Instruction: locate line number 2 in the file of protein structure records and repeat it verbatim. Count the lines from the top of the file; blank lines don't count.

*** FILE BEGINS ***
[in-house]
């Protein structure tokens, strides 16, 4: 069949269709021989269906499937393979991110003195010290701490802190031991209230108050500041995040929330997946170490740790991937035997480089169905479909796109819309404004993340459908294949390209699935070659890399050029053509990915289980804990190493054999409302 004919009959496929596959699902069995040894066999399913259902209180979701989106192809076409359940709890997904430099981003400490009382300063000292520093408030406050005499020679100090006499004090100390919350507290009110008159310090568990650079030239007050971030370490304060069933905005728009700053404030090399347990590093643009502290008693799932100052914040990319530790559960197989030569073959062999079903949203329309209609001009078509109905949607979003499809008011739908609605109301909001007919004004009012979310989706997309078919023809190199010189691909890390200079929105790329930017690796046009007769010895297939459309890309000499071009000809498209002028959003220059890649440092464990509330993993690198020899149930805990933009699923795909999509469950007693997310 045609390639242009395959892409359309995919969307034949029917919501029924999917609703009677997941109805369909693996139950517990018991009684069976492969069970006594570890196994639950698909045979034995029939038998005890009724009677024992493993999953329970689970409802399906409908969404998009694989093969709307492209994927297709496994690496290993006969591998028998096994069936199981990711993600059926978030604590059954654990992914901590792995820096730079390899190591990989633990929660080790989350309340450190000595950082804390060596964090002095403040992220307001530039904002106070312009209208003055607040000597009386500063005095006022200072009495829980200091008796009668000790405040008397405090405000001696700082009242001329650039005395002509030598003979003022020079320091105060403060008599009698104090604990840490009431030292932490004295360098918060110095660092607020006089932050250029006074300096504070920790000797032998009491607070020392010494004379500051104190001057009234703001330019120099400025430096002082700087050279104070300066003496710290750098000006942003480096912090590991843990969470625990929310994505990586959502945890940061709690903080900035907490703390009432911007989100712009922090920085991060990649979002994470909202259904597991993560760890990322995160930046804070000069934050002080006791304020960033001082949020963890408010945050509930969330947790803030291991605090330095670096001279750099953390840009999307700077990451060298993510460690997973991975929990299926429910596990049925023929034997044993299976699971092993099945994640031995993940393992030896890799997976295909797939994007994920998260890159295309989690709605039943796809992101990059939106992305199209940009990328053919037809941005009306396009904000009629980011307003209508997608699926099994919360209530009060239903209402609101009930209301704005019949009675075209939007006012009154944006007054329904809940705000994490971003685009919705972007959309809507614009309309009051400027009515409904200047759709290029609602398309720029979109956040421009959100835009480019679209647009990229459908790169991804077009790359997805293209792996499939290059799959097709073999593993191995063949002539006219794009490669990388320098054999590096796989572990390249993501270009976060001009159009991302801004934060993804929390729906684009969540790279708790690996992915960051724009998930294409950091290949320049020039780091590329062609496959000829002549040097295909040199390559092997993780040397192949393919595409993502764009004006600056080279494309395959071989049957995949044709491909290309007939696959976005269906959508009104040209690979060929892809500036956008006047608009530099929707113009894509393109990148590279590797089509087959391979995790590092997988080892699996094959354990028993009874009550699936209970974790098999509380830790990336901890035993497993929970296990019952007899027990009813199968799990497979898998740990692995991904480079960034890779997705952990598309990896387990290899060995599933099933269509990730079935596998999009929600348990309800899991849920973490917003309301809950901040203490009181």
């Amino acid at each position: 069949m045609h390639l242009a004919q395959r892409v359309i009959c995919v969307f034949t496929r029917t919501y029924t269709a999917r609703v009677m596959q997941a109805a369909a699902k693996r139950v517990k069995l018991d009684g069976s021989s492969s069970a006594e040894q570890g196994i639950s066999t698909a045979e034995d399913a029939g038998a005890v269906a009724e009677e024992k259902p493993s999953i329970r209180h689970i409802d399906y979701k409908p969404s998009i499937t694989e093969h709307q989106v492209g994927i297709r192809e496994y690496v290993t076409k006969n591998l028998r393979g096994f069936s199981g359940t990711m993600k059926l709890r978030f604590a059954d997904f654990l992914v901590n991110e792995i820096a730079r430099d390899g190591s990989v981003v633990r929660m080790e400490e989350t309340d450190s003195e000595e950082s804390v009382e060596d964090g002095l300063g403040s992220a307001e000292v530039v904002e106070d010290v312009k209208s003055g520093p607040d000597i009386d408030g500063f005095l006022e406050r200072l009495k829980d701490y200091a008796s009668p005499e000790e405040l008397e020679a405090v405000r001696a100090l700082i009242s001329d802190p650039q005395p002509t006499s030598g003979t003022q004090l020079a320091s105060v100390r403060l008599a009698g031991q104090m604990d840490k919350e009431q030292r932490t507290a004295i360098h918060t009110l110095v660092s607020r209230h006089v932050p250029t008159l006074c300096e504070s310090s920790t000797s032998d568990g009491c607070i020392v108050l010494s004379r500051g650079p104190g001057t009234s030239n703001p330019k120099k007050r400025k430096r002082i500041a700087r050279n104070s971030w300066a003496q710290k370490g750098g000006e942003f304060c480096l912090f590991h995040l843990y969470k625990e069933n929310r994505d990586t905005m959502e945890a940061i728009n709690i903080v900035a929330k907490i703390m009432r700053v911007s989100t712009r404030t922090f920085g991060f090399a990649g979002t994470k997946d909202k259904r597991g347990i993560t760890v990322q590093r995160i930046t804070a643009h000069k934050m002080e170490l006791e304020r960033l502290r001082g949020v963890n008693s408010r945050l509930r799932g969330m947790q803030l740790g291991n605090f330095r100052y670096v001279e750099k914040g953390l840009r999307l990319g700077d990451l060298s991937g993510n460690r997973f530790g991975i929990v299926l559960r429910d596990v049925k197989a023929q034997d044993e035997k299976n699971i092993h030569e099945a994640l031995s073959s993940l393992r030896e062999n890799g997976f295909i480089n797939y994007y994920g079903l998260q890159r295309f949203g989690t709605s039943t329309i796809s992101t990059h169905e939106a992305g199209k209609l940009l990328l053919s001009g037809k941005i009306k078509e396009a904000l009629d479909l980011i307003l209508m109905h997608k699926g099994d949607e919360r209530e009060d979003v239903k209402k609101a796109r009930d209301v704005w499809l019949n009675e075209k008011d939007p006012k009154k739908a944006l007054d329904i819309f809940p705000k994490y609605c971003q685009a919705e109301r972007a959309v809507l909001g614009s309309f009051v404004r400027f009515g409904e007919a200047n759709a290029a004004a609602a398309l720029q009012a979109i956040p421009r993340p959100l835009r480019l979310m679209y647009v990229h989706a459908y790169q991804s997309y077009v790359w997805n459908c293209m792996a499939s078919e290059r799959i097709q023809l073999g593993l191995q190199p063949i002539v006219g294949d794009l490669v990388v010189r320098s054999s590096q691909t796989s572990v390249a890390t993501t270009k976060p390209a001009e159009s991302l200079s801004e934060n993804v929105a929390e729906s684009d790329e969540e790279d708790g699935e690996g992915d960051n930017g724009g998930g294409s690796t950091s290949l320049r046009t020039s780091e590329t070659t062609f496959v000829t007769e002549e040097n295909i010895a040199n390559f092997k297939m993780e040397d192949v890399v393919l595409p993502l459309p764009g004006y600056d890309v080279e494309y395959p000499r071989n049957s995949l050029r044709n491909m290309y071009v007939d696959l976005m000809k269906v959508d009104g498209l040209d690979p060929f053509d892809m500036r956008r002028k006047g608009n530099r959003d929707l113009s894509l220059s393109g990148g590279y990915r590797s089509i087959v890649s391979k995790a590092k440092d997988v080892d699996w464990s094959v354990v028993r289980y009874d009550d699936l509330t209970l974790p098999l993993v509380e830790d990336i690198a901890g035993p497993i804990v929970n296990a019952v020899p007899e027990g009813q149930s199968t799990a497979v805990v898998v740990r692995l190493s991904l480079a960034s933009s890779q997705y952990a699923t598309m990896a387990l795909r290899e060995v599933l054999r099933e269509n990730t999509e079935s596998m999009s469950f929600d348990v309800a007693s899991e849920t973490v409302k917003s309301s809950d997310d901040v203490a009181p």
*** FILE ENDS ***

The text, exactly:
């Protein structure tokens, strides 16, 4: 069949269709021989269906499937393979991110003195010290701490802190031991209230108050500041995040929330997946170490740790991937035997480089169905479909796109819309404004993340459908294949390209699935070659890399050029053509990915289980804990190493054999409302 004919009959496929596959699902069995040894066999399913259902209180979701989106192809076409359940709890997904430099981003400490009382300063000292520093408030406050005499020679100090006499004090100390919350507290009110008159310090568990650079030239007050971030370490304060069933905005728009700053404030090399347990590093643009502290008693799932100052914040990319530790559960197989030569073959062999079903949203329309209609001009078509109905949607979003499809008011739908609605109301909001007919004004009012979310989706997309078919023809190199010189691909890390200079929105790329930017690796046009007769010895297939459309890309000499071009000809498209002028959003220059890649440092464990509330993993690198020899149930805990933009699923795909999509469950007693997310 045609390639242009395959892409359309995919969307034949029917919501029924999917609703009677997941109805369909693996139950517990018991009684069976492969069970006594570890196994639950698909045979034995029939038998005890009724009677024992493993999953329970689970409802399906409908969404998009694989093969709307492209994927297709496994690496290993006969591998028998096994069936199981990711993600059926978030604590059954654990992914901590792995820096730079390899190591990989633990929660080790989350309340450190000595950082804390060596964090002095403040992220307001530039904002106070312009209208003055607040000597009386500063005095006022200072009495829980200091008796009668000790405040008397405090405000001696700082009242001329650039005395002509030598003979003022020079320091105060403060008599009698104090604990840490009431030292932490004295360098918060110095660092607020006089932050250029006074300096504070920790000797032998009491607070020392010494004379500051104190001057009234703001330019120099400025430096002082700087050279104070300066003496710290750098000006942003480096912090590991843990969470625990929310994505990586959502945890940061709690903080900035907490703390009432911007989100712009922090920085991060990649979002994470909202259904597991993560760890990322995160930046804070000069934050002080006791304020960033001082949020963890408010945050509930969330947790803030291991605090330095670096001279750099953390840009999307700077990451060298993510460690997973991975929990299926429910596990049925023929034997044993299976699971092993099945994640031995993940393992030896890799997976295909797939994007994920998260890159295309989690709605039943796809992101990059939106992305199209940009990328053919037809941005009306396009904000009629980011307003209508997608699926099994919360209530009060239903209402609101009930209301704005019949009675075209939007006012009154944006007054329904809940705000994490971003685009919705972007959309809507614009309309009051400027009515409904200047759709290029609602398309720029979109956040421009959100835009480019679209647009990229459908790169991804077009790359997805293209792996499939290059799959097709073999593993191995063949002539006219794009490669990388320098054999590096796989572990390249993501270009976060001009159009991302801004934060993804929390729906684009969540790279708790690996992915960051724009998930294409950091290949320049020039780091590329062609496959000829002549040097295909040199390559092997993780040397192949393919595409993502764009004006600056080279494309395959071989049957995949044709491909290309007939696959976005269906959508009104040209690979060929892809500036956008006047608009530099929707113009894509393109990148590279590797089509087959391979995790590092997988080892699996094959354990028993009874009550699936209970974790098999509380830790990336901890035993497993929970296990019952007899027990009813199968799990497979898998740990692995991904480079960034890779997705952990598309990896387990290899060995599933099933269509990730079935596998999009929600348990309800899991849920973490917003309301809950901040203490009181």